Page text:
Norepinephrine (NE) – DM6 Health


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Norepinephrine (NE)


What is norepinephrine and what is it used for in the body?

Norepinephrine (NE) is a neurotransmitter that is produced and released by the sympathetic nervous system. It is responsible for activating the "fight or flight" response in the body, which increases heart rate, blood pressure, and other physiological changes that help prepare the body for emergency situations. NE is also involved in the regulation of mood and attention, and it has been shown to have antidepressant and stimulant effects.

How is norepinephrine measured in the body?

Norepinephrine can be measured in the body through various laboratory tests, including blood tests and urine tests. In blood tests, NE levels are typically measured in the plasma, which is the liquid portion of the blood. In urine tests, NE is usually measured as a breakdown product called vanillylmandelic acid (VMA).

What is the normal range for norepinephrine levels in the body?

The normal range for NE levels in the body varies depending on the method used to measure it and the specific laboratory that performs the test. In general, normal NE levels in the plasma are typically between 100 and 600 picograms per milliliter (pg/mL). In urine, normal NE levels are typically between 5 and 25 milligrams per gram of creatinine (mg/g Cr).

What can cause abnormal norepinephrine levels in the body?

Abnormal NE levels in the body can be caused by a variety of factors, including medical conditions such as hypertension (high blood pressure), hypoglycemia (low blood sugar), and pheochromocytoma (a rare tumor of the adrenal gland). In addition, certain medications, such as tricyclic antidepressants and monoamine oxidase inhibitors, can affect NE levels in the body.

How is norepinephrine related to the diagnosis of pheochromocytoma?

Pheochromocytoma is a rare tumor of the adrenal gland that can cause the overproduction of NE and other catecholamines, leading to high blood pressure and other symptoms. NE levels can be measured through blood or urine tests as part of the diagnostic process for pheochromocytoma. Elevated NE levels in the plasma or urine may be suggestive of the presence of this tumor.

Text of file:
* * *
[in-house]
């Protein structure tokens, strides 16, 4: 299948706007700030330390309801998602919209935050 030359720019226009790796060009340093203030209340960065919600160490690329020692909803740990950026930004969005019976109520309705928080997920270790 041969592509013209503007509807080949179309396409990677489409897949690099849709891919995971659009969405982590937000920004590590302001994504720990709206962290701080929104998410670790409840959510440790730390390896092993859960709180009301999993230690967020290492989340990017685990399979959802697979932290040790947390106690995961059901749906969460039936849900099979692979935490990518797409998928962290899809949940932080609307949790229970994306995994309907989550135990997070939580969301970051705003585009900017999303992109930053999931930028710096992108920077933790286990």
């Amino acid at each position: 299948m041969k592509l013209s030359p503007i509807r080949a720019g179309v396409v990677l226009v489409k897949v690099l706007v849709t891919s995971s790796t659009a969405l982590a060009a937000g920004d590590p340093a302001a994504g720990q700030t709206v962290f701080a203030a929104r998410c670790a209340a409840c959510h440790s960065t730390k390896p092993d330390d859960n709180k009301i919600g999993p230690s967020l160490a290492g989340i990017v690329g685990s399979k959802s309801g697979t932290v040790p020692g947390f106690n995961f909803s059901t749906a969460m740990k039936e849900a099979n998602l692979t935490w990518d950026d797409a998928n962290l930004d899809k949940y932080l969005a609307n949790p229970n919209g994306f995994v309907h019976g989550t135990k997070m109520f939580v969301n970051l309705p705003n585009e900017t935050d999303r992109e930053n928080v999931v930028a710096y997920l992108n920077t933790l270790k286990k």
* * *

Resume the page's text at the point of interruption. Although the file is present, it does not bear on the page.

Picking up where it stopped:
How is norepinephrine related to the treatment of depression?

Norepinephrine has been shown to have antidepressant effects and is often used in the treatment of depression. Several classes of antidepressant medications, including tricyclic antidepressants and selective norepinephrine reuptake inhibitors (SNRIs), work by increasing the availability of NE in the brain.

Are there any potential side effects associated with norepinephrine medications?

Like all medications, norepinephrine-based medications can have potential side effects. These may include dry mouth, constipation, dizziness, drowsiness, and difficulty urinating. In rare cases, more serious side effects such as irregular heartbeat, fainting, or allergic reactions may occur. It is important to discuss potential side effects with a healthcare provider before starting any medication.


"Norepinephrine." MedlinePlus, U.S. National Library of Medicine,

"Norepinephrine." Mayo Clinic, Mayo Foundation for Medical Education and Research, 13 Mar. 2020,